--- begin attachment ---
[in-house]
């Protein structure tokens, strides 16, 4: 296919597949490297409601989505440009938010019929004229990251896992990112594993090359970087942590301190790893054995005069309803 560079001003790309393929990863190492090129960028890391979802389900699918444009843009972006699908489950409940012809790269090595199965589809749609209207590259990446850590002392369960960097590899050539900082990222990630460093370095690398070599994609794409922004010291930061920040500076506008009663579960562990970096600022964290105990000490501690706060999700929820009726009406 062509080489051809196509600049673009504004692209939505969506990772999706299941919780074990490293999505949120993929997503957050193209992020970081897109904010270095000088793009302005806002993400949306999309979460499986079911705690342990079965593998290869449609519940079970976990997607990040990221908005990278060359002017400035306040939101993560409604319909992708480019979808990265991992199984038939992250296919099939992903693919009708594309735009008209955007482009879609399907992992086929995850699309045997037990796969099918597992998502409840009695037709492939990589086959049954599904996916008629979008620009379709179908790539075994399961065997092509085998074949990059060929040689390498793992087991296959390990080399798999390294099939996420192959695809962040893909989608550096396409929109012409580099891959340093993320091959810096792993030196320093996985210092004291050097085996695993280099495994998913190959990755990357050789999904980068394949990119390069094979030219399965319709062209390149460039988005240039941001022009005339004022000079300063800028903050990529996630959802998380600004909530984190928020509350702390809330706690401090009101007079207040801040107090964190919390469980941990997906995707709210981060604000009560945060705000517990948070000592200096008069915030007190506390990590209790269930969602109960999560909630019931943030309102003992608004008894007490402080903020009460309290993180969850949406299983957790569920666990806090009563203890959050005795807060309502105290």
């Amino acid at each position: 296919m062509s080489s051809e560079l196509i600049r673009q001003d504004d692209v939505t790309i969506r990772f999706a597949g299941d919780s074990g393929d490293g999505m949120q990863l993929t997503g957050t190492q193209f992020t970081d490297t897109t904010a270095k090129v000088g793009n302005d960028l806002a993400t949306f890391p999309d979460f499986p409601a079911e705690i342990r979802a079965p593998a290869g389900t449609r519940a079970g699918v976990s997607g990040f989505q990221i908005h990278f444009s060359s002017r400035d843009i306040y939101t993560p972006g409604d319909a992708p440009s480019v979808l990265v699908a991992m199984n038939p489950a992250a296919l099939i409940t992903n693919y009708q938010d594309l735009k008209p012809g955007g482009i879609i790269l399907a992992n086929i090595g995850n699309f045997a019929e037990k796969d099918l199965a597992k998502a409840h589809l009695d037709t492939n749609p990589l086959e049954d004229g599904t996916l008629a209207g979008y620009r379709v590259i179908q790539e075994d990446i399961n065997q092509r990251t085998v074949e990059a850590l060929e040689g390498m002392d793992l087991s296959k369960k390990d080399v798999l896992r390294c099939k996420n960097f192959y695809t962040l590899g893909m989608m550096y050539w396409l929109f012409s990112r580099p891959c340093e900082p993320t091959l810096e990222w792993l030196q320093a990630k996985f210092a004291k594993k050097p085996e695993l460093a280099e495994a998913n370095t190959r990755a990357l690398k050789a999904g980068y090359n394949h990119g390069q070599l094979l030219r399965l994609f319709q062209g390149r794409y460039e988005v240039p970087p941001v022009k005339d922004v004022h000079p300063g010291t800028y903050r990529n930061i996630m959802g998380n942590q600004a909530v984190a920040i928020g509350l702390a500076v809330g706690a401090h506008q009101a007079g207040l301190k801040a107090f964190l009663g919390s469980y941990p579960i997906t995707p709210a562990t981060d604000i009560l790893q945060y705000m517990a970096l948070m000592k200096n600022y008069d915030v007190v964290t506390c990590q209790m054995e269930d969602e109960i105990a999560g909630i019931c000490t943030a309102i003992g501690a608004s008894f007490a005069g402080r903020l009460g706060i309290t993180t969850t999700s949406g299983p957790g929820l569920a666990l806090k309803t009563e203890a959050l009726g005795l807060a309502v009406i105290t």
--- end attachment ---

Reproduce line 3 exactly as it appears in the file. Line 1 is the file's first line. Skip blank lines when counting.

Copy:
């Amino acid at each position: 296919m062509s080489s051809e560079l196509i600049r673009q001003d504004d692209v939505t790309i969506r990772f999706a597949g299941d919780s074990g393929d490293g999505m949120q990863l993929t997503g957050t190492q193209f992020t970081d490297t897109t904010a270095k090129v000088g793009n302005d960028l806002a993400t949306f890391p999309d979460f499986p409601a079911e705690i342990r979802a079965p593998a290869g389900t449609r519940a079970g699918v976990s997607g990040f989505q990221i908005h990278f444009s060359s002017r400035d843009i306040y939101t993560p972006g409604d319909a992708p440009s480019v979808l990265v699908a991992m199984n038939p489950a992250a296919l099939i409940t992903n693919y009708q938010d594309l735009k008209p012809g955007g482009i879609i790269l399907a992992n086929i090595g995850n699309f045997a019929e037990k796969d099918l199965a597992k998502a409840h589809l009695d037709t492939n749609p990589l086959e049954d004229g599904t996916l008629a209207g979008y620009r379709v590259i179908q790539e075994d990446i399961n065997q092509r990251t085998v074949e990059a850590l060929e040689g390498m002392d793992l087991s296959k369960k390990d080399v798999l896992r390294c099939k996420n960097f192959y695809t962040l590899g893909m989608m550096y050539w396409l929109f012409s990112r580099p891959c340093e900082p993320t091959l810096e990222w792993l030196q320093a990630k996985f210092a004291k594993k050097p085996e695993l460093a280099e495994a998913n370095t190959r990755a990357l690398k050789a999904g980068y090359n394949h990119g390069q070599l094979l030219r399965l994609f319709q062209g390149r794409y460039e988005v240039p970087p941001v022009k005339d922004v004022h000079p300063g010291t800028y903050r990529n930061i996630m959802g998380n942590q600004a909530v984190a920040i928020g509350l702390a500076v809330g706690a401090h506008q009101a007079g207040l301190k801040a107090f964190l009663g919390s469980y941990p579960i997906t995707p709210a562990t981060d604000i009560l790893q945060y705000m517990a970096l948070m000592k200096n600022y008069d915030v007190v964290t506390c990590q209790m054995e269930d969602e109960i105990a999560g909630i019931c000490t943030a309102i003992g501690a608004s008894f007490a005069g402080r903020l009460g706060i309290t993180t969850t999700s949406g299983p957790g929820l569920a666990l806090k309803t009563e203890a959050l009726g005795l807060a309502v009406i105290t």